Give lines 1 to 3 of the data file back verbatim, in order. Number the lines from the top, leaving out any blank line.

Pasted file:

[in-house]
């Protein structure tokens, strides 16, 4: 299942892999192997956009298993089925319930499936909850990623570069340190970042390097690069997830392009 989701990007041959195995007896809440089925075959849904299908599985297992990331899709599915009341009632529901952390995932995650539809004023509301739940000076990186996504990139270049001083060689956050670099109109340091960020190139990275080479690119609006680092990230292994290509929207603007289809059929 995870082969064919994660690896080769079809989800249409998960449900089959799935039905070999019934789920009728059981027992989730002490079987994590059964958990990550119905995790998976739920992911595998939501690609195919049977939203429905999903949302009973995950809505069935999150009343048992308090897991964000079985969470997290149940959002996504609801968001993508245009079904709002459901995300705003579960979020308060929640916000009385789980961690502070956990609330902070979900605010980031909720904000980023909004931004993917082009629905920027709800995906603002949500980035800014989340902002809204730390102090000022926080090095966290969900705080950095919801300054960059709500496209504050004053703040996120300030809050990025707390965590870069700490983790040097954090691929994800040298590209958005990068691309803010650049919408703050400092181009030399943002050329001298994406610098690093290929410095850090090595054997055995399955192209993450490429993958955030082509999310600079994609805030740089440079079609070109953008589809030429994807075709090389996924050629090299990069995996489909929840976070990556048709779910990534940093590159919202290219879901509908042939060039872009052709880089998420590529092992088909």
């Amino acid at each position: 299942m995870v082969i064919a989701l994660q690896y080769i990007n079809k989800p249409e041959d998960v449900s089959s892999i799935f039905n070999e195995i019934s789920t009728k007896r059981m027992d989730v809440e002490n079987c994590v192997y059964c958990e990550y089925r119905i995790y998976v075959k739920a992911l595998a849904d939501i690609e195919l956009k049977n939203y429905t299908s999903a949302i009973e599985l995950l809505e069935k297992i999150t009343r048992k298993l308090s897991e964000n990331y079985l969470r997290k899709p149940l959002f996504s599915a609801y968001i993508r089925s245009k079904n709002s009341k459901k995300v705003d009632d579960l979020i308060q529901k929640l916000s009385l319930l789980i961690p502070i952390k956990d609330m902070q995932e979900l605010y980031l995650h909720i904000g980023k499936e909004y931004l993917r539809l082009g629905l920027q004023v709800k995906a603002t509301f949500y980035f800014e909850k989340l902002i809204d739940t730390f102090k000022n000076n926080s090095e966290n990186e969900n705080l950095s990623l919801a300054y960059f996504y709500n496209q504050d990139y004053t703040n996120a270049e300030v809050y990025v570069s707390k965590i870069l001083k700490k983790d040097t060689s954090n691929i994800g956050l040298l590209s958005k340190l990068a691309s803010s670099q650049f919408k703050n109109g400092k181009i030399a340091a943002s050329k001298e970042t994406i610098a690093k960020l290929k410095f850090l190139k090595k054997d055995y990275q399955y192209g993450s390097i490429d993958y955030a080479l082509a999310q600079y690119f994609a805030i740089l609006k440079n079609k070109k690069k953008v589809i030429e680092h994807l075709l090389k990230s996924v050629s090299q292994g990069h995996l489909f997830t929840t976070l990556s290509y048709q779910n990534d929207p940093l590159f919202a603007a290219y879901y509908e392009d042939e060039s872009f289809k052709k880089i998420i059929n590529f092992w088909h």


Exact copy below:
[in-house]
């Protein structure tokens, strides 16, 4: 299942892999192997956009298993089925319930499936909850990623570069340190970042390097690069997830392009 989701990007041959195995007896809440089925075959849904299908599985297992990331899709599915009341009632529901952390995932995650539809004023509301739940000076990186996504990139270049001083060689956050670099109109340091960020190139990275080479690119609006680092990230292994290509929207603007289809059929 995870082969064919994660690896080769079809989800249409998960449900089959799935039905070999019934789920009728059981027992989730002490079987994590059964958990990550119905995790998976739920992911595998939501690609195919049977939203429905999903949302009973995950809505069935999150009343048992308090897991964000079985969470997290149940959002996504609801968001993508245009079904709002459901995300705003579960979020308060929640916000009385789980961690502070956990609330902070979900605010980031909720904000980023909004931004993917082009629905920027709800995906603002949500980035800014989340902002809204730390102090000022926080090095966290969900705080950095919801300054960059709500496209504050004053703040996120300030809050990025707390965590870069700490983790040097954090691929994800040298590209958005990068691309803010650049919408703050400092181009030399943002050329001298994406610098690093290929410095850090090595054997055995399955192209993450490429993958955030082509999310600079994609805030740089440079079609070109953008589809030429994807075709090389996924050629090299990069995996489909929840976070990556048709779910990534940093590159919202290219879901509908042939060039872009052709880089998420590529092992088909």
């Amino acid at each position: 299942m995870v082969i064919a989701l994660q690896y080769i990007n079809k989800p249409e041959d998960v449900s089959s892999i799935f039905n070999e195995i019934s789920t009728k007896r059981m027992d989730v809440e002490n079987c994590v192997y059964c958990e990550y089925r119905i995790y998976v075959k739920a992911l595998a849904d939501i690609e195919l956009k049977n939203y429905t299908s999903a949302i009973e599985l995950l809505e069935k297992i999150t009343r048992k298993l308090s897991e964000n990331y079985l969470r997290k899709p149940l959002f996504s599915a609801y968001i993508r089925s245009k079904n709002s009341k459901k995300v705003d009632d579960l979020i308060q529901k929640l916000s009385l319930l789980i961690p502070i952390k956990d609330m902070q995932e979900l605010y980031l995650h909720i904000g980023k499936e909004y931004l993917r539809l082009g629905l920027q004023v709800k995906a603002t509301f949500y980035f800014e909850k989340l902002i809204d739940t730390f102090k000022n000076n926080s090095e966290n990186e969900n705080l950095s990623l919801a300054y960059f996504y709500n496209q504050d990139y004053t703040n996120a270049e300030v809050y990025v570069s707390k965590i870069l001083k700490k983790d040097t060689s954090n691929i994800g956050l040298l590209s958005k340190l990068a691309s803010s670099q650049f919408k703050n109109g400092k181009i030399a340091a943002s050329k001298e970042t994406i610098a690093k960020l290929k410095f850090l190139k090595k054997d055995y990275q399955y192209g993450s390097i490429d993958y955030a080479l082509a999310q600079y690119f994609a805030i740089l609006k440079n079609k070109k690069k953008v589809i030429e680092h994807l075709l090389k990230s996924v050629s090299q292994g990069h995996l489909f997830t929840t976070l990556s290509y048709q779910n990534d929207p940093l590159f919202a603007a290219y879901y509908e392009d042939e060039s872009f289809k052709k880089i998420i059929n590529f092992w088909h």